Pasteurella multocida was first isolated from birds more than 100 years ago, and only recently has the frequency and full clinical spectrum of human infection with this organism been recognized. In this issue, Kalish and Sands (p 514) along with Stein et al (p 508) further expand and elucidate the current clinical problems caused by this pleomorphic gram-negative organism. Pasteurella multocida is primarily an animal pathogen that causes septicemia in many domestic and wild animals, thus deriving the name many killing. In humans, clinical infections can be grouped into one of three types. A local infection may occur after animal-inflicted wounds, preponderantly cat and dog bites and scratches. Severe swelling, erythema, and pain may develop, and the infection is associated with a gray serous or sanguinopurulent discharge.1 With sharp animal teeth, penetration and inoculation of the synovium and periosteum may result in osteomyelitis or septic arthritis. Among infections not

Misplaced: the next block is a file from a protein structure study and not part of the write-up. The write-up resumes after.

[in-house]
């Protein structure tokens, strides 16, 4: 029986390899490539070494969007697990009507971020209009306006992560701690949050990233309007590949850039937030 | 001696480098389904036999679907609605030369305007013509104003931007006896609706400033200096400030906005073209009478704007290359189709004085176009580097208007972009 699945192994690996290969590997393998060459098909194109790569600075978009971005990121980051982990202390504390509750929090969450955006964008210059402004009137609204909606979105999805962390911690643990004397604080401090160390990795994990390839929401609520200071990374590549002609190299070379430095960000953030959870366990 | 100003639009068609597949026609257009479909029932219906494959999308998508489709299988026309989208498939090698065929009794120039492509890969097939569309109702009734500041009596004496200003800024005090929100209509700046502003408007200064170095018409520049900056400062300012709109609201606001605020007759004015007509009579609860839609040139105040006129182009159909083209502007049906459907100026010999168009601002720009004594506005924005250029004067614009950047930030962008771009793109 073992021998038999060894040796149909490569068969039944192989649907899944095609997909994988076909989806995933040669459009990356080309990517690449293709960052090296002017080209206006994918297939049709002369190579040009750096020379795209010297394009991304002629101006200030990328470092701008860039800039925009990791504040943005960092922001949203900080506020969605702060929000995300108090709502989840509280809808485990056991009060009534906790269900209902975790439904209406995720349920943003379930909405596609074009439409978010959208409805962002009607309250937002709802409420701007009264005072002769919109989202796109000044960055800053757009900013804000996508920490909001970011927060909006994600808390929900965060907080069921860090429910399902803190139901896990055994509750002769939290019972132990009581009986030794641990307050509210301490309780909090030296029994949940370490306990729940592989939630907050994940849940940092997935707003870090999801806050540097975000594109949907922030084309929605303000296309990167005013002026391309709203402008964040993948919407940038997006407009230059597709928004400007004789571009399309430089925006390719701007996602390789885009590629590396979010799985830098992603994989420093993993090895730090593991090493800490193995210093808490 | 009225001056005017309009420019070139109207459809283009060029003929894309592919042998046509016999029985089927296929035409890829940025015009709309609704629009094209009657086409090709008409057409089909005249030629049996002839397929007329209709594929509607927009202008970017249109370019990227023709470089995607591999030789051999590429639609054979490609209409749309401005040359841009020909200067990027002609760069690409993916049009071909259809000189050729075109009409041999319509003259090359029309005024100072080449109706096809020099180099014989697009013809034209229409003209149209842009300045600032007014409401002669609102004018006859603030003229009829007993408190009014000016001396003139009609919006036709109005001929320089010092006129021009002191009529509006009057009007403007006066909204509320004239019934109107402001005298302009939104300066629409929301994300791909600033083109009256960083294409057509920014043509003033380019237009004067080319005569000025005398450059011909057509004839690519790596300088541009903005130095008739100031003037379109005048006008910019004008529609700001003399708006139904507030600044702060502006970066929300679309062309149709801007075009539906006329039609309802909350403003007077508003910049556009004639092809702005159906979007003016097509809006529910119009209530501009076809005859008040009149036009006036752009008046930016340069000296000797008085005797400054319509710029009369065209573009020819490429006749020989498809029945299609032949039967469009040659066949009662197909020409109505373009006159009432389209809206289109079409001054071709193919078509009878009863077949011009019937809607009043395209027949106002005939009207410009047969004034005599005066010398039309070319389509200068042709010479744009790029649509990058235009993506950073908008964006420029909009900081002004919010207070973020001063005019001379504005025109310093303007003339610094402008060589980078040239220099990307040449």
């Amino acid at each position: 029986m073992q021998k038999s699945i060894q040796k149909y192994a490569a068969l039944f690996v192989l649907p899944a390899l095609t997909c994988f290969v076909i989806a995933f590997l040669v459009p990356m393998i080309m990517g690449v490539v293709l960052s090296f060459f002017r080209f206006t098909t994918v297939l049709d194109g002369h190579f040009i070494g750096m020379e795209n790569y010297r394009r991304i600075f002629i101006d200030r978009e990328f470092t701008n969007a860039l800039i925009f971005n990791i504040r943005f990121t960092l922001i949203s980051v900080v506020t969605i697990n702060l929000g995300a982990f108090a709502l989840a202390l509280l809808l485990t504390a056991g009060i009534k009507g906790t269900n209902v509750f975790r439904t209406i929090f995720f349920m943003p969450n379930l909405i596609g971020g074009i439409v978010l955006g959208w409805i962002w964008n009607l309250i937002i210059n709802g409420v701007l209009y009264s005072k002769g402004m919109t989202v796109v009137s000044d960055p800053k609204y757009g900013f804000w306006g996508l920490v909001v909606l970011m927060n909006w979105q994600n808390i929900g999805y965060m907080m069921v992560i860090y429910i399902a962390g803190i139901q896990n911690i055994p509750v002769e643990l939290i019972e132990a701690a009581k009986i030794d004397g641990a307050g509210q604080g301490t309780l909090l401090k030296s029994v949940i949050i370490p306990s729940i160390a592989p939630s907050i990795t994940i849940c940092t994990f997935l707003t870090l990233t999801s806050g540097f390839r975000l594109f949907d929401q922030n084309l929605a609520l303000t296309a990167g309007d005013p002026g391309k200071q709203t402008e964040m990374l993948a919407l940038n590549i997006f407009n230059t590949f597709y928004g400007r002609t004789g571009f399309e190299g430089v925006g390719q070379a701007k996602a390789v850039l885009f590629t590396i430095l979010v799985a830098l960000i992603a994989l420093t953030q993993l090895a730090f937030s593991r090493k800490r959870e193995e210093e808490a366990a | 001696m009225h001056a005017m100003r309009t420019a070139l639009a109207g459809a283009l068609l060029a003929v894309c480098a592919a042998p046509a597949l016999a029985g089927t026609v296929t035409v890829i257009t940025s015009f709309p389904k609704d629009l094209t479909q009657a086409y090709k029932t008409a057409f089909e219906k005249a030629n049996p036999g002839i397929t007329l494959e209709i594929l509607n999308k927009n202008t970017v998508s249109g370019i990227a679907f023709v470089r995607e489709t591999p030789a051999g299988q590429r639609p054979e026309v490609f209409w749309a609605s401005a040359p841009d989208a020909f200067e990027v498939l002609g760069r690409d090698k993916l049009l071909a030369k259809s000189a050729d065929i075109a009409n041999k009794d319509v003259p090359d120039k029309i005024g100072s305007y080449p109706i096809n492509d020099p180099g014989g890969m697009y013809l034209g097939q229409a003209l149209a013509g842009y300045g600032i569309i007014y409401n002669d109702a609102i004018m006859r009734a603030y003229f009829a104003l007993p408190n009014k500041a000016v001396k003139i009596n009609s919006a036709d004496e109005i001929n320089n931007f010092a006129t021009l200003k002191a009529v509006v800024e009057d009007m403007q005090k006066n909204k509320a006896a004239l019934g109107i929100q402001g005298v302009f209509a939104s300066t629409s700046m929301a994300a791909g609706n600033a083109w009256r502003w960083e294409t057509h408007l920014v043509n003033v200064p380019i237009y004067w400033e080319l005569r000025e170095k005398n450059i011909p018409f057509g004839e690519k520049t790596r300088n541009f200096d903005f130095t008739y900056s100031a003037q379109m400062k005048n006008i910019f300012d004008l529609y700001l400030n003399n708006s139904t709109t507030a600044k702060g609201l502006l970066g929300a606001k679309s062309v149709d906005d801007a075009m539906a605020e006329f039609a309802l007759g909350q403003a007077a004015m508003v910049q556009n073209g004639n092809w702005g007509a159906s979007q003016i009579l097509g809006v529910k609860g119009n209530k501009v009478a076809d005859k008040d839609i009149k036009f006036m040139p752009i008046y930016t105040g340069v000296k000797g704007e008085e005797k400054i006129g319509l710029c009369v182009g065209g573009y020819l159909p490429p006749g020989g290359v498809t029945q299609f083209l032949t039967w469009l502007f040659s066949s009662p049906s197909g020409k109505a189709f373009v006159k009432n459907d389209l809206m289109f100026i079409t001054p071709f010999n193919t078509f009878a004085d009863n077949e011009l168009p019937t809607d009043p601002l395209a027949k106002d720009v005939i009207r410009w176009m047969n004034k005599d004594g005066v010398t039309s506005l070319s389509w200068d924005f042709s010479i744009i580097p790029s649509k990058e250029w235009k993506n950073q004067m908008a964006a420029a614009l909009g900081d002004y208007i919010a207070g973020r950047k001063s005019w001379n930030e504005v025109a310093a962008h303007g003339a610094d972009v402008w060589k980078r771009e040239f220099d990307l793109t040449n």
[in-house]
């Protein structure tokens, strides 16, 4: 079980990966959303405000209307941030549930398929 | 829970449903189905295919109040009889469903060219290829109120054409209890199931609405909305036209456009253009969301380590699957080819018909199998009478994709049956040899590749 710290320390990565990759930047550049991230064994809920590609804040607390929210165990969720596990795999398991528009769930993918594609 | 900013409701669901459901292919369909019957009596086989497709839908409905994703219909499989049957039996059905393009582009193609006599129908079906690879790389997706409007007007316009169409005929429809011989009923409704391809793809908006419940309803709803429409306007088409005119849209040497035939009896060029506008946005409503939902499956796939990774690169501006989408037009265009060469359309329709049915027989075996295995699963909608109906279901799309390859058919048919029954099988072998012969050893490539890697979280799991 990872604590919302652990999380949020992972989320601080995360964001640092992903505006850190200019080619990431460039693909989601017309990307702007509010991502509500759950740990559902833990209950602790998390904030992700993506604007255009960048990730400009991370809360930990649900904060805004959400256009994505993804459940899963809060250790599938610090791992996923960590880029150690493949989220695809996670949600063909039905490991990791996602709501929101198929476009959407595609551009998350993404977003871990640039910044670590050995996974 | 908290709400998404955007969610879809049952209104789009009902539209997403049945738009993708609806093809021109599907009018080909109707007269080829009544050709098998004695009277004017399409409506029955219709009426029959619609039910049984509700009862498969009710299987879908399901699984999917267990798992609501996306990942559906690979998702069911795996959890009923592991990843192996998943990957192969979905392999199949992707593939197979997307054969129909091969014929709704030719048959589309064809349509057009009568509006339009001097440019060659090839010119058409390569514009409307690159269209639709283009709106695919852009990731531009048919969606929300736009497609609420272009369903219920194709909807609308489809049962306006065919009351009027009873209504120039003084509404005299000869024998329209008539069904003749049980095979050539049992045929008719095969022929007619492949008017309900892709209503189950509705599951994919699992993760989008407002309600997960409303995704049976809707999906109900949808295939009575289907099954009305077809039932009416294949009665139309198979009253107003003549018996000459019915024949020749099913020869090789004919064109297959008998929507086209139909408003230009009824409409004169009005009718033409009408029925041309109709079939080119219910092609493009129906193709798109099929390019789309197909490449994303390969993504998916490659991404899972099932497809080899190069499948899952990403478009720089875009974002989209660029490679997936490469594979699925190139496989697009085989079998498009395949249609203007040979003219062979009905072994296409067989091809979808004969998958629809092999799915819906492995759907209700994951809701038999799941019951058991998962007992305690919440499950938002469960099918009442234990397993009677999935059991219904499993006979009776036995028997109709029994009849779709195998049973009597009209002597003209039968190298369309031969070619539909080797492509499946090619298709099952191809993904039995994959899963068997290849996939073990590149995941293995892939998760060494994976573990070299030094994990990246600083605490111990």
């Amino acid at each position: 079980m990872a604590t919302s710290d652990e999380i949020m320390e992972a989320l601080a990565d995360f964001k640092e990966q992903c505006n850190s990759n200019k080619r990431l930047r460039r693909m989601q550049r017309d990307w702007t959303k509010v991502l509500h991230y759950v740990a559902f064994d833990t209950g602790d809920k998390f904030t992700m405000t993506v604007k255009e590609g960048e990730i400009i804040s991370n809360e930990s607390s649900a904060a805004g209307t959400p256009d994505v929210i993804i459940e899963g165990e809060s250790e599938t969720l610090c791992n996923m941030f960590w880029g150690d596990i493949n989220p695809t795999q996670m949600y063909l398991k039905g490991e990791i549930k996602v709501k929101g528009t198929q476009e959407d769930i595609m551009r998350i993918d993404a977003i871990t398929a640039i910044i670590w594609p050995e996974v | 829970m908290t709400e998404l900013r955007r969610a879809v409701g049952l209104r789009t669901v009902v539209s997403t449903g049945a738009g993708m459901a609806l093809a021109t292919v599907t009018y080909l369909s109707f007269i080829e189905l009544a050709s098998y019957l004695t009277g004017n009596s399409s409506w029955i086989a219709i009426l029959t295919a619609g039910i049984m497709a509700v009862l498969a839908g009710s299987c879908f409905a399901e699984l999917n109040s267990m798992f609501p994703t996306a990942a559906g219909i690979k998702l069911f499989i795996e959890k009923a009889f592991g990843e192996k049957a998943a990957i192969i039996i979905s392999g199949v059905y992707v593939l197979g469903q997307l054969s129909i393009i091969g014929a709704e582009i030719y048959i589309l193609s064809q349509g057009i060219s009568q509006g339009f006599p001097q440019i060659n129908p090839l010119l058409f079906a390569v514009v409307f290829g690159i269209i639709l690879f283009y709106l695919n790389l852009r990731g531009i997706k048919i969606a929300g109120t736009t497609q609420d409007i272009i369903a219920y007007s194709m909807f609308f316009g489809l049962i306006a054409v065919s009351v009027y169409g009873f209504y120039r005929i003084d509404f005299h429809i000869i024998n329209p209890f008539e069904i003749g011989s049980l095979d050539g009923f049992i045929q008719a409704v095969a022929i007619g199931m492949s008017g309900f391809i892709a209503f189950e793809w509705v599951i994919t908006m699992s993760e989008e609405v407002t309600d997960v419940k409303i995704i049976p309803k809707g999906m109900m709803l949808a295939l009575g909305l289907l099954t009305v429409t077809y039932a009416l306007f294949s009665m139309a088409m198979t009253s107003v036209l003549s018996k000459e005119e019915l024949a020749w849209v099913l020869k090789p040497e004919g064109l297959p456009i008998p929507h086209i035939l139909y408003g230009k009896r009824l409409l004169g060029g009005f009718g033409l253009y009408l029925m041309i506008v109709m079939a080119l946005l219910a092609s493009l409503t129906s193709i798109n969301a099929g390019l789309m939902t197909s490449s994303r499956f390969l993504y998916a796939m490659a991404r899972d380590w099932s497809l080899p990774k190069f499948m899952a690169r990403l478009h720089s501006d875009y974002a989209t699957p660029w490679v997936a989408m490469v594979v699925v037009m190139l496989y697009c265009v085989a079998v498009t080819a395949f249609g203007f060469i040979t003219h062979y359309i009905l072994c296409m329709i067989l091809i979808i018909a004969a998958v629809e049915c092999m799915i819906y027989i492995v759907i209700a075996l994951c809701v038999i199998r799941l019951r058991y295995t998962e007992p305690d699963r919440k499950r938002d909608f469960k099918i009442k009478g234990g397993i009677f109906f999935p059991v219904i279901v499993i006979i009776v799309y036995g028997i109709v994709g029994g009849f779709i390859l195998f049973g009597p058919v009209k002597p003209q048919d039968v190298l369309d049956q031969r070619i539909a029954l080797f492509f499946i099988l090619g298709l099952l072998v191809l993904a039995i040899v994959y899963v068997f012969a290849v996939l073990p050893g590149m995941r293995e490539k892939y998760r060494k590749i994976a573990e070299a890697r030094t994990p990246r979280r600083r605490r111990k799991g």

Beyt BE. More From the Pesky Pasteurella. JAMA. 1983;249(4):516. doi:10.1001/jama.1983.03330280062034
Customize your JAMA Network experience by selecting one or more topics from the list below.
Create a personal account or sign in to: